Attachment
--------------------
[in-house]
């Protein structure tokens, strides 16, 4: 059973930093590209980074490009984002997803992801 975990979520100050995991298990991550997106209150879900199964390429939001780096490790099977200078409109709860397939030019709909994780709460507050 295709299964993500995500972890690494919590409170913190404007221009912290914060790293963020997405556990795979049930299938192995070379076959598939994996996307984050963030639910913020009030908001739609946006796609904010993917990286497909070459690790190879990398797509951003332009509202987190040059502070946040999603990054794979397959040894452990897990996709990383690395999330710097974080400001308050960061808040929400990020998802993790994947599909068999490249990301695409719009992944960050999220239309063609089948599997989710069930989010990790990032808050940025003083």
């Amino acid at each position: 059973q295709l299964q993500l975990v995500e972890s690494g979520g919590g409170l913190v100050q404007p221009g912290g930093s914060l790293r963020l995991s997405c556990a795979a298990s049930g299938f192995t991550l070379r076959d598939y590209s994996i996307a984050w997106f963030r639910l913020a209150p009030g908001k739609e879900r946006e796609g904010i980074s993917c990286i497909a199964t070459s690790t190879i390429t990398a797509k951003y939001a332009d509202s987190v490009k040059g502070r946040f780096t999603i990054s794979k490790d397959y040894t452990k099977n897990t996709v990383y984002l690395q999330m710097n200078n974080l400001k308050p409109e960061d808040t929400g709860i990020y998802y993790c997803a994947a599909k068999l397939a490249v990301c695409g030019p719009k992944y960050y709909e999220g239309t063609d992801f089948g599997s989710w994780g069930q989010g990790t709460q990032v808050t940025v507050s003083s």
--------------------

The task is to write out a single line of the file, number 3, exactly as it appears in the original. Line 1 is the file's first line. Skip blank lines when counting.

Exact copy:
């Amino acid at each position: 059973q295709l299964q993500l975990v995500e972890s690494g979520g919590g409170l913190v100050q404007p221009g912290g930093s914060l790293r963020l995991s997405c556990a795979a298990s049930g299938f192995t991550l070379r076959d598939y590209s994996i996307a984050w997106f963030r639910l913020a209150p009030g908001k739609e879900r946006e796609g904010i980074s993917c990286i497909a199964t070459s690790t190879i390429t990398a797509k951003y939001a332009d509202s987190v490009k040059g502070r946040f780096t999603i990054s794979k490790d397959y040894t452990k099977n897990t996709v990383y984002l690395q999330m710097n200078n974080l400001k308050p409109e960061d808040t929400g709860i990020y998802y993790c997803a994947a599909k068999l397939a490249v990301c695409g030019p719009k992944y960050y709909e999220g239309t063609d992801f089948g599997s989710w994780g069930q989010g990790t709460q990032v808050t940025v507050s003083s």